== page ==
Guerilla marketing is a great way to promote your business and reach an even wider audience than would be possible with traditional marketing methods. It’s powerful, and it can make your business a huge success. However, it is also tricky to get just right because the methods you are using are so unconventional. It can be pretty easy to slip up with a guerilla marketing campaign.
If it does happen, you won’t be the first one to make a misstep in this area, either. Some of the biggest, best-known businesses in the country have made some serious guerilla marketing mistakes. The good news is that they were able to bounce back from these mistakes and become stronger and better than ever. You can, too. A guerilla marketing mistake does not have to doom your business. Use the experience as a learning opportunity, take responsibility for it with your audience, and prove to them you won’t let it happen again. When done right, they will keep coming back to you (and will probably bring their friends).
Here are some common guerilla marketing mistakes, with advice on how to bounce back and re-build your image so it’s even better than before.
Not Structuring the Campaign so You Get the Credit
Pontiac learned this guerilla marketing lesson the hard way when it partnered with Oprah Winfrey in 2004 to give a free car to every member of her talk show’s studio audience during one particular show. Oprah got all the credit, with her enthusiastic shouting of, “You get a car, and you get a car!” to everyone in the audience becoming an American catch-phrase. Though the campaign was Pontiac’s idea, the company got little to no credit for what was a very popular and well-publicized event.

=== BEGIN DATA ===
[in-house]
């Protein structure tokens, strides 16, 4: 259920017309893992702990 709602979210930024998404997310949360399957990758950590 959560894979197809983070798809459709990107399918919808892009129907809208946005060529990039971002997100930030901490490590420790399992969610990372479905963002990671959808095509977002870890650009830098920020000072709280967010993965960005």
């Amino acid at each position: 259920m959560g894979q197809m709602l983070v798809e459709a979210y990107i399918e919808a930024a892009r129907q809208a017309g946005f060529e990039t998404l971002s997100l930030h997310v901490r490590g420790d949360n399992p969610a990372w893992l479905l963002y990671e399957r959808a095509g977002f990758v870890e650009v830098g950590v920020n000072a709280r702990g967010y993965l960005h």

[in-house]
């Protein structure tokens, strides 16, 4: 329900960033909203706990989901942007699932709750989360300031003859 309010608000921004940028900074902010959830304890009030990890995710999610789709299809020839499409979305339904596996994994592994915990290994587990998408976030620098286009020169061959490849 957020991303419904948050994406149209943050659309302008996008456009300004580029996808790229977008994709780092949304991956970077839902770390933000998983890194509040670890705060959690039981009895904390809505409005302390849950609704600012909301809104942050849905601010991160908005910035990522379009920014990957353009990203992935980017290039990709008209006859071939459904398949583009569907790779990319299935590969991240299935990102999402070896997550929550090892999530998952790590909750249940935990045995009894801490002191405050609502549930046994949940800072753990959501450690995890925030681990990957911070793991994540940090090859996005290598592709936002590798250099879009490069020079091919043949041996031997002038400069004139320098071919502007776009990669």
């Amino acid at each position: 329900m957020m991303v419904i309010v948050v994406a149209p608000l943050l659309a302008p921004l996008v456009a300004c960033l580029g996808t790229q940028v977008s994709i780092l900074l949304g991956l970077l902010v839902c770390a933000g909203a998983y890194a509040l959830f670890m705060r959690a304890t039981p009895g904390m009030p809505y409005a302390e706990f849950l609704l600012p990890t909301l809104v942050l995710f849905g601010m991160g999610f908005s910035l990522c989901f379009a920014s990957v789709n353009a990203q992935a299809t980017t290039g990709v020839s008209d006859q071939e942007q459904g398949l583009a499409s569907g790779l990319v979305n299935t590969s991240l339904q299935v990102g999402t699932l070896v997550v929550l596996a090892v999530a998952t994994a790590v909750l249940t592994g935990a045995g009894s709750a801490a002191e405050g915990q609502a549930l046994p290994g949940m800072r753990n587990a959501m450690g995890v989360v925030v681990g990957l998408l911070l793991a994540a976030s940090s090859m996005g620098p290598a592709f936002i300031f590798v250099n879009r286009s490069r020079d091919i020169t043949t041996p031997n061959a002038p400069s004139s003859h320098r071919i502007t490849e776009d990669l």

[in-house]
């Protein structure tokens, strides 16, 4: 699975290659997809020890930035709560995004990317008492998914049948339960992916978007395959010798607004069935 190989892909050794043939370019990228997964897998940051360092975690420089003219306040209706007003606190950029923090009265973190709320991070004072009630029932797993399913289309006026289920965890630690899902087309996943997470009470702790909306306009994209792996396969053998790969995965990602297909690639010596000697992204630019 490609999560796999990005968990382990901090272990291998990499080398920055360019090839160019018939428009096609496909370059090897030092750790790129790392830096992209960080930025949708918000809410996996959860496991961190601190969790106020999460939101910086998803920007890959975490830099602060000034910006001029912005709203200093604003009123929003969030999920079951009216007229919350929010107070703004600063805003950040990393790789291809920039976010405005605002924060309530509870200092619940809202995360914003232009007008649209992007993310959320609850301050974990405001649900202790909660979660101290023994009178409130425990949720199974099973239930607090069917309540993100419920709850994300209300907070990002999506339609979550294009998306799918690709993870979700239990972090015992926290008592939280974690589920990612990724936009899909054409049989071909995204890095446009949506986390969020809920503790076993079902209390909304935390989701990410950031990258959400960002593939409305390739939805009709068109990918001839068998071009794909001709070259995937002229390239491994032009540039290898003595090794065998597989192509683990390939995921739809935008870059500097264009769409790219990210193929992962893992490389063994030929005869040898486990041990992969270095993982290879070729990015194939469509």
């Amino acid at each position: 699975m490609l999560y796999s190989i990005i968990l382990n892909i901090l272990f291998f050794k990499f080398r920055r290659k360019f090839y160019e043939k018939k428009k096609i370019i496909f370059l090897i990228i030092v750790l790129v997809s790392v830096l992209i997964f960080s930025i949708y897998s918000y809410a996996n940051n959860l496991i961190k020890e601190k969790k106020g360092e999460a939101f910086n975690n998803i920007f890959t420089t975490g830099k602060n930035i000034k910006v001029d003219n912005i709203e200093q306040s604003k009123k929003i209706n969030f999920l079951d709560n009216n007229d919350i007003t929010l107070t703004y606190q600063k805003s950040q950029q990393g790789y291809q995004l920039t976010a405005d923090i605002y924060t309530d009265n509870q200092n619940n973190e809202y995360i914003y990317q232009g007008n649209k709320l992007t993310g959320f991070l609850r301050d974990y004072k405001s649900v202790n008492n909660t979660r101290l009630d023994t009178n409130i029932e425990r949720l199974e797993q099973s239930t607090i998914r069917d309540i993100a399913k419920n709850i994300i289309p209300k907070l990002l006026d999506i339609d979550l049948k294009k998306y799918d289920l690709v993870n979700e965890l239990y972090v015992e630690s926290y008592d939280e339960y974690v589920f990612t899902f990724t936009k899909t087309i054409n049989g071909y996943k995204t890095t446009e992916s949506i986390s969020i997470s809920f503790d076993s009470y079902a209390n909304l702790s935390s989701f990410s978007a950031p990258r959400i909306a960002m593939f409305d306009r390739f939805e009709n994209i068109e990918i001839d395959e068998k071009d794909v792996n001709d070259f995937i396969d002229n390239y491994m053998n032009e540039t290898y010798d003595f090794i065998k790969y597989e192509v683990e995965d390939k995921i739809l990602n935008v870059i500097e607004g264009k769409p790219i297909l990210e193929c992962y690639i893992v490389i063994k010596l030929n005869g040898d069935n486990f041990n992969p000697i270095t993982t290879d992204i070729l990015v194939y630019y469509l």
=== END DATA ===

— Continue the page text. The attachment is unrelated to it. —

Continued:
If you’ve partnered with another business or person for a marketing stunt and your business’ name isn’t publicized for it at all, you’ve obviously done something wrong. You probably didn’t think the campaign through thoroughly, and now your partner in the campaign is reaping all the rewards.
Get together with your partner and put out a press release talking about the marketing stunt and how you were both involved. Interview your partner to get them talking about your part, so it doesn’t seem like you’re bragging. If you can, publicize it even further via local media. Once the public is aware you were involved, you will get the credit you need without looking self-serving, and your reputation will be greatly enhanced.
Not Thinking Through a Campaign
Cartoon Network made this mistake in 2007 when it put little blinking devices all over public places in 10 large cities. The stunt was to promote its new season of the cartoon, Aqua Teen Hunger Force. Unfortunately for Cartoon Network, they didn’t take the heightened awareness of national security into consideration, and the devices were treated as a terrorist threat in Boston until their true nature could be determined. Instead of instilling intrigue and goodwill among its viewers, Cartoon Network came off looking ill-informed and insensitive to national security concerns.
Not Taking Accountability for Mistakes
If you’ve caused public controversy with a guerilla marketing campaign, the best thing to do is publicly apologize. Invest in local media spots to make your public apology, and own up to your mistake without trying to reason or explain your way of thinking. Simply own up to it and promise to be more sensitive and aware in the future.
If your stunt did something to harm your customers, such as making their personal information vulnerable to hackers through a poorly secured Internet campaign, offer them something tangible to make it right, such as access to an identity theft protection company like LifeLock on your dime. Your audience will respect you for it, and view you as a business with integrity.
Businesses with good reputations get customers, plain and simple.